A new, deadly respiratory virus spreads easily in hospital settings, a team of investigators has found.
The virus, called the Middle East respiratory syndrome coronavirus, or MERS, reminds Johns Hopkins University epidemiologist Trish Perl of SARS. “The cases are eerily similar,” she says. Perl and two colleagues investigated a SARS outbreak in Toronto 10 years ago. This spring, they helped unravel the chain of infection of a MERS outbreak in Saudi Arabia.
By examining medical records and carefully tracking where patients and hospital personnel had been, Perl’s team discovered that dialysis clinics played an important role in the outbreak. One man, designated Patient C, infected seven others, six of whom had undergone dialysis at the same time he did, the team reports June 19 in the New England Journal of Medicine. Patient C caught MERS from patient A, who was staying in the hospital room next door. Patient A ended up transmitting the virus to three people in total.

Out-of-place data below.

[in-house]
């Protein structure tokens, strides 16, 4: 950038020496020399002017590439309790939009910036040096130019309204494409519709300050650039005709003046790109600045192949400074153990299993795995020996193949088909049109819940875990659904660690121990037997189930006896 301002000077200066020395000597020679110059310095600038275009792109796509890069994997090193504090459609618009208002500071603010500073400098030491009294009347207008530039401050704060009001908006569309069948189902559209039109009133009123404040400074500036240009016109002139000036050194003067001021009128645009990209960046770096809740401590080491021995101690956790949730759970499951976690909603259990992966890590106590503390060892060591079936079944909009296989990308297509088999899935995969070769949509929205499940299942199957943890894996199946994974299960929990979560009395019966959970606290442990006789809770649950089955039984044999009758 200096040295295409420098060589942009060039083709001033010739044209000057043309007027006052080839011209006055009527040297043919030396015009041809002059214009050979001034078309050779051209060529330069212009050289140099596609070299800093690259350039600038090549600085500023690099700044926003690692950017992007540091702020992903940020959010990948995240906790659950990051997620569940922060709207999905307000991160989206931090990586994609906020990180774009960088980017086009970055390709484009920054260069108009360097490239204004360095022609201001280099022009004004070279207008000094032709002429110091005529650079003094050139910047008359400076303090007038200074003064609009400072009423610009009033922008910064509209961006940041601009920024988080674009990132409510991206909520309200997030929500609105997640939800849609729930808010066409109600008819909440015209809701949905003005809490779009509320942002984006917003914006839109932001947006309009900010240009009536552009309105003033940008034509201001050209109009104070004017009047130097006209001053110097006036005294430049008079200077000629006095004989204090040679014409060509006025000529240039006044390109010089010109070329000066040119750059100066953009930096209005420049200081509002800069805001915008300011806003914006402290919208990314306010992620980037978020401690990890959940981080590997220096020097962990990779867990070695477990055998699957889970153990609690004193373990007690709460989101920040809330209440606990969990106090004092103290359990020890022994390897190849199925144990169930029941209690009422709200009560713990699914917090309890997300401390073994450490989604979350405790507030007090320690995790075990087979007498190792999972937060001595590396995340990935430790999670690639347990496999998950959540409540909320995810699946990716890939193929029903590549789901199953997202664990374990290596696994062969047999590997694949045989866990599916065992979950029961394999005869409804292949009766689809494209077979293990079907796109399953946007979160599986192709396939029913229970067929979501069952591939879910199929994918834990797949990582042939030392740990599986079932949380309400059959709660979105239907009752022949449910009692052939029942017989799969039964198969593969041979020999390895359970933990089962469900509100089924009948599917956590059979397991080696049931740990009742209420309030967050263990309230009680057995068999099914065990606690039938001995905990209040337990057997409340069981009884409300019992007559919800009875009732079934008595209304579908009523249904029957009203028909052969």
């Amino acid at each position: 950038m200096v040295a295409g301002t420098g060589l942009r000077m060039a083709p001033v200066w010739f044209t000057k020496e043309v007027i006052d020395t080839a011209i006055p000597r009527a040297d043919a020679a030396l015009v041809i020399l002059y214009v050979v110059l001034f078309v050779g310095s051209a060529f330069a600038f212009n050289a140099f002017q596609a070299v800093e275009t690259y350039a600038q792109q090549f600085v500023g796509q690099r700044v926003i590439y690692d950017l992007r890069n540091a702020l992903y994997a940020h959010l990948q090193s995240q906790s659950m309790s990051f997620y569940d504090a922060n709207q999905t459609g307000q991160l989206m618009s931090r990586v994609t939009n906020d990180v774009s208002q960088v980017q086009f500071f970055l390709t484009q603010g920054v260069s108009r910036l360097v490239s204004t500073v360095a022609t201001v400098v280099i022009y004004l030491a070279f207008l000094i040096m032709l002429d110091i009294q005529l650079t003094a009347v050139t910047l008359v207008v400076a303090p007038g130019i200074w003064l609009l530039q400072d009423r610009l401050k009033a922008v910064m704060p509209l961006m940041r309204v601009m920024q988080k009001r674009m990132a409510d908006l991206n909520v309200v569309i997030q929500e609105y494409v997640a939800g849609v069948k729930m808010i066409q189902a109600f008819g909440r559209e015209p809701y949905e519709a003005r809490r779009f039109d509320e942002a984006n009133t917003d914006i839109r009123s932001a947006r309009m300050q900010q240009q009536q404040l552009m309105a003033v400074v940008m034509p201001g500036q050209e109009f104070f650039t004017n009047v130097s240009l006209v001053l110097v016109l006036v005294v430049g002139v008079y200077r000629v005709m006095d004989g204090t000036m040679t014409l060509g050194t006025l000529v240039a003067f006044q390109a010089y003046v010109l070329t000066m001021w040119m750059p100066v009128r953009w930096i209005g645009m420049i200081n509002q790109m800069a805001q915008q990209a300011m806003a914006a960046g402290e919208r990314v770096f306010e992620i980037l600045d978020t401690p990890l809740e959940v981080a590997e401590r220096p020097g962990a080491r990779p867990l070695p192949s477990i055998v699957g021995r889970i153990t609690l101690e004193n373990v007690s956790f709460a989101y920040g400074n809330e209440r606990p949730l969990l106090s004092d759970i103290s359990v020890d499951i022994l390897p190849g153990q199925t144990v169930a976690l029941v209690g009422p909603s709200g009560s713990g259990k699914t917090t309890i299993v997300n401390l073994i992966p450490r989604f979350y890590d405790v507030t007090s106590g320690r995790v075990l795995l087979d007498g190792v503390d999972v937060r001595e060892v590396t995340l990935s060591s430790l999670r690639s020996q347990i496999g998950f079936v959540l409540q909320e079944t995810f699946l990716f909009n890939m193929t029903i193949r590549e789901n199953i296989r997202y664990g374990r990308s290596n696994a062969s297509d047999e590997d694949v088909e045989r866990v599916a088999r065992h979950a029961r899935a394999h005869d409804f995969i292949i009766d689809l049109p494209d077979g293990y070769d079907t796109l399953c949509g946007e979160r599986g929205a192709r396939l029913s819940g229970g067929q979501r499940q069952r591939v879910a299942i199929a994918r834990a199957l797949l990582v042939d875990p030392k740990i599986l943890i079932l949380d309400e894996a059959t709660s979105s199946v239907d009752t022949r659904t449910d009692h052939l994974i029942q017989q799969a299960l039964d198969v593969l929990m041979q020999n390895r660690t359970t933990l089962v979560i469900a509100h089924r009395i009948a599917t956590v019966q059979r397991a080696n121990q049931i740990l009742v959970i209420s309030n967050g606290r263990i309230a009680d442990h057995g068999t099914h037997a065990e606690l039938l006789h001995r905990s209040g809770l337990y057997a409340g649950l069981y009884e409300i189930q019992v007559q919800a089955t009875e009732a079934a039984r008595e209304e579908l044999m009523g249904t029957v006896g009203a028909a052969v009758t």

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Once a person has been infected, it takes an average of 5.2 days for symptoms to appear and 7.6 days for MERS to spread to the next victim, the researchers calculate. MERS seems to spread earlier in the infection than SARS did. It is also more deadly.
SARS infected 8,098 people and killed 9.5 percent of them, or 774 people, between November 2002 and July 2003. To date, MERS has infected 64 people worldwide, killing 38, or about 59 percent. In the Saudi outbreak, 65 percent of the 23 people confirmed to have caught the virus died; most were elderly and had other health problems.